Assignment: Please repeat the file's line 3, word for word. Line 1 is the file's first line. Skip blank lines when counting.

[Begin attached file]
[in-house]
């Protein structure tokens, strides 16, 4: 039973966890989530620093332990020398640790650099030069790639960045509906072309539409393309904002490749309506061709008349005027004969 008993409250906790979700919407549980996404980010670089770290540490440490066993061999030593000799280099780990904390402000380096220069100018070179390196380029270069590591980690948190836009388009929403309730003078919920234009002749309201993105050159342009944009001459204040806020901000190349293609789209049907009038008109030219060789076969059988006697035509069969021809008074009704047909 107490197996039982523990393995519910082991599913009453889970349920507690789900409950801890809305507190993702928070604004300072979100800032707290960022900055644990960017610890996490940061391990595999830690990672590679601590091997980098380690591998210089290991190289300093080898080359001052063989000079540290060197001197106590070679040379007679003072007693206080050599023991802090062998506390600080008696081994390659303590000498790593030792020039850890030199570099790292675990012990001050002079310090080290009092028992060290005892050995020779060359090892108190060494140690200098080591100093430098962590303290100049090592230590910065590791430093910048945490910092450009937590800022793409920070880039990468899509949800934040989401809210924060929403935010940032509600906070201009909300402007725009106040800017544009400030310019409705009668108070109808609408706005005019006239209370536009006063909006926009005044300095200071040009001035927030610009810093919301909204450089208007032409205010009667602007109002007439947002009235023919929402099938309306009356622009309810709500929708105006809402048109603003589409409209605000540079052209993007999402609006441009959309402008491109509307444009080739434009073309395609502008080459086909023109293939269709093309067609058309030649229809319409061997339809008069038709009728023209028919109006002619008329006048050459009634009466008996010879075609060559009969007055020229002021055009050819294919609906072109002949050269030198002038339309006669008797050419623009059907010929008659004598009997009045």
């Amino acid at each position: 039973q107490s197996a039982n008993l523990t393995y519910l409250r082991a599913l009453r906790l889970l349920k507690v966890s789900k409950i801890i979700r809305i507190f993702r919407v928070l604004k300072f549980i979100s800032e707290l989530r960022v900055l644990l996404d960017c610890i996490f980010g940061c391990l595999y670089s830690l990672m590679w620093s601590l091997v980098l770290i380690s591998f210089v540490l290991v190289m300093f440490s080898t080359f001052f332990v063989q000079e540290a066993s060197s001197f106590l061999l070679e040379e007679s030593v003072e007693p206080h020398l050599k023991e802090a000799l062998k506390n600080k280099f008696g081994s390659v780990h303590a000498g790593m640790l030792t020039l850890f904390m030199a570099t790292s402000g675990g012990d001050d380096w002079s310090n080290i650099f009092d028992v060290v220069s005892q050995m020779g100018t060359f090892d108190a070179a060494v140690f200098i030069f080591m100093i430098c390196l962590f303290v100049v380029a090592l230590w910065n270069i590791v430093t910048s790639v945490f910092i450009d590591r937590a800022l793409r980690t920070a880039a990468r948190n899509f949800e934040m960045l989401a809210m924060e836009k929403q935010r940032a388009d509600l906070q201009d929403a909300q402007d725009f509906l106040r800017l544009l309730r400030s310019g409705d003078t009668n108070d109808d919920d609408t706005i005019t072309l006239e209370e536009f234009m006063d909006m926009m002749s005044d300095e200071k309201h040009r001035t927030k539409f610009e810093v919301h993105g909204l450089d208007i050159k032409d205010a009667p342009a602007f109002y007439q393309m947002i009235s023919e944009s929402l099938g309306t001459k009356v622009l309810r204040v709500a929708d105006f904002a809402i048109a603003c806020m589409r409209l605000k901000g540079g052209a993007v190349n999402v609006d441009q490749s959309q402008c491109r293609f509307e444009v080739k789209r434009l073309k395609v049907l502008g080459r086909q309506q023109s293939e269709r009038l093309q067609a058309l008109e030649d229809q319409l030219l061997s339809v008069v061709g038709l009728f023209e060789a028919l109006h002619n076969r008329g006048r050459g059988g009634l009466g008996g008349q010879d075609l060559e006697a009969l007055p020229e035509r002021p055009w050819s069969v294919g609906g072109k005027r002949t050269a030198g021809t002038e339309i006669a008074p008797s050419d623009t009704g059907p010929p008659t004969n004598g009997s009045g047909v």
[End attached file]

């Amino acid at each position: 039973q107490s197996a039982n008993l523990t393995y519910l409250r082991a599913l009453r906790l889970l349920k507690v966890s789900k409950i801890i979700r809305i507190f993702r919407v928070l604004k300072f549980i979100s800032e707290l989530r960022v900055l644990l996404d960017c610890i996490f980010g940061c391990l595999y670089s830690l990672m590679w620093s601590l091997v980098l770290i380690s591998f210089v540490l290991v190289m300093f440490s080898t080359f001052f332990v063989q000079e540290a066993s060197s001197f106590l061999l070679e040379e007679s030593v003072e007693p206080h020398l050599k023991e802090a000799l062998k506390n600080k280099f008696g081994s390659v780990h303590a000498g790593m640790l030792t020039l850890f904390m030199a570099t790292s402000g675990g012990d001050d380096w002079s310090n080290i650099f009092d028992v060290v220069s005892q050995m020779g100018t060359f090892d108190a070179a060494v140690f200098i030069f080591m100093i430098c390196l962590f303290v100049v380029a090592l230590w910065n270069i590791v430093t910048s790639v945490f910092i450009d590591r937590a800022l793409r980690t920070a880039a990468r948190n899509f949800e934040m960045l989401a809210m924060e836009k929403q935010r940032a388009d509600l906070q201009d929403a909300q402007d725009f509906l106040r800017l544009l309730r400030s310019g409705d003078t009668n108070d109808d919920d609408t706005i005019t072309l006239e209370e536009f234009m006063d909006m926009m002749s005044d300095e200071k309201h040009r001035t927030k539409f610009e810093v919301h993105g909204l450089d208007i050159k032409d205010a009667p342009a602007f109002y007439q393309m947002i009235s023919e944009s929402l099938g309306t001459k009356v622009l309810r204040v709500a929708d105006f904002a809402i048109a603003c806020m589409r409209l605000k901000g540079g052209a993007v190349n999402v609006d441009q490749s959309q402008c491109r293609f509307e444009v080739k789209r434009l073309k395609v049907l502008g080459r086909q309506q023109s293939e269709r009038l093309q067609a058309l008109e030649d229809q319409l030219l061997s339809v008069v061709g038709l009728f023209e060789a028919l109006h002619n076969r008329g006048r050459g059988g009634l009466g008996g008349q010879d075609l060559e006697a009969l007055p020229e035509r002021p055009w050819s069969v294919g609906g072109k005027r002949t050269a030198g021809t002038e339309i006669a008074p008797s050419d623009t009704g059907p010929p008659t004969n004598g009997s009045g047909v």